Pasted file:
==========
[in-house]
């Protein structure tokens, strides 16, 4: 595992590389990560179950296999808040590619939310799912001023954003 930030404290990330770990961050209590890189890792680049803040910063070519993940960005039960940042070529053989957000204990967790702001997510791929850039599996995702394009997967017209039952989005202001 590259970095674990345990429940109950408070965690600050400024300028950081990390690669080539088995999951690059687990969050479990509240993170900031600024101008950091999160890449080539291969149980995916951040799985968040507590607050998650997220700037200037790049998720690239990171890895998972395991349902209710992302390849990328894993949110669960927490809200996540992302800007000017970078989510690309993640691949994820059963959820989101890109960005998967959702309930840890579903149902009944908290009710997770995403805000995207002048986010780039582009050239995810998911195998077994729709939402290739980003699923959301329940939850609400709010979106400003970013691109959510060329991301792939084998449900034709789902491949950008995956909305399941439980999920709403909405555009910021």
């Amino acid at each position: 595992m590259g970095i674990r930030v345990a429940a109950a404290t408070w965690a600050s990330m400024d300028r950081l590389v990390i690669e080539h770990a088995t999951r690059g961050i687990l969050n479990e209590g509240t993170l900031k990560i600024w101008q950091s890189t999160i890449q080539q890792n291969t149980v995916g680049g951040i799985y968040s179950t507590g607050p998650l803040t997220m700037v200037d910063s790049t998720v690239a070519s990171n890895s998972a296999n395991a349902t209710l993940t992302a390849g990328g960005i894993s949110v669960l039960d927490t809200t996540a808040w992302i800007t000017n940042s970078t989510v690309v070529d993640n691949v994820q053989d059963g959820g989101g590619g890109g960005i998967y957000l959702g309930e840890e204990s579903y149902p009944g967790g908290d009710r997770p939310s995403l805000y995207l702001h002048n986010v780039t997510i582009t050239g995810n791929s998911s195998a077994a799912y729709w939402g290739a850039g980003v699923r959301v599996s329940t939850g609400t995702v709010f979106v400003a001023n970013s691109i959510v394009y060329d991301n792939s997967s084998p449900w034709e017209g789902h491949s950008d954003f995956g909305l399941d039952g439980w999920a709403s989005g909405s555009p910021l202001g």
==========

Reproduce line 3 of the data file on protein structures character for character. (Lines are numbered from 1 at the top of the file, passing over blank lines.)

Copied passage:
């Amino acid at each position: 595992m590259g970095i674990r930030v345990a429940a109950a404290t408070w965690a600050s990330m400024d300028r950081l590389v990390i690669e080539h770990a088995t999951r690059g961050i687990l969050n479990e209590g509240t993170l900031k990560i600024w101008q950091s890189t999160i890449q080539q890792n291969t149980v995916g680049g951040i799985y968040s179950t507590g607050p998650l803040t997220m700037v200037d910063s790049t998720v690239a070519s990171n890895s998972a296999n395991a349902t209710l993940t992302a390849g990328g960005i894993s949110v669960l039960d927490t809200t996540a808040w992302i800007t000017n940042s970078t989510v690309v070529d993640n691949v994820q053989d059963g959820g989101g590619g890109g960005i998967y957000l959702g309930e840890e204990s579903y149902p009944g967790g908290d009710r997770p939310s995403l805000y995207l702001h002048n986010v780039t997510i582009t050239g995810n791929s998911s195998a077994a799912y729709w939402g290739a850039g980003v699923r959301v599996s329940t939850g609400t995702v709010f979106v400003a001023n970013s691109i959510v394009y060329d991301n792939s997967s084998p449900w034709e017209g789902h491949s950008d954003f995956g909305l399941d039952g439980w999920a709403s989005g909405s555009p910021l202001g």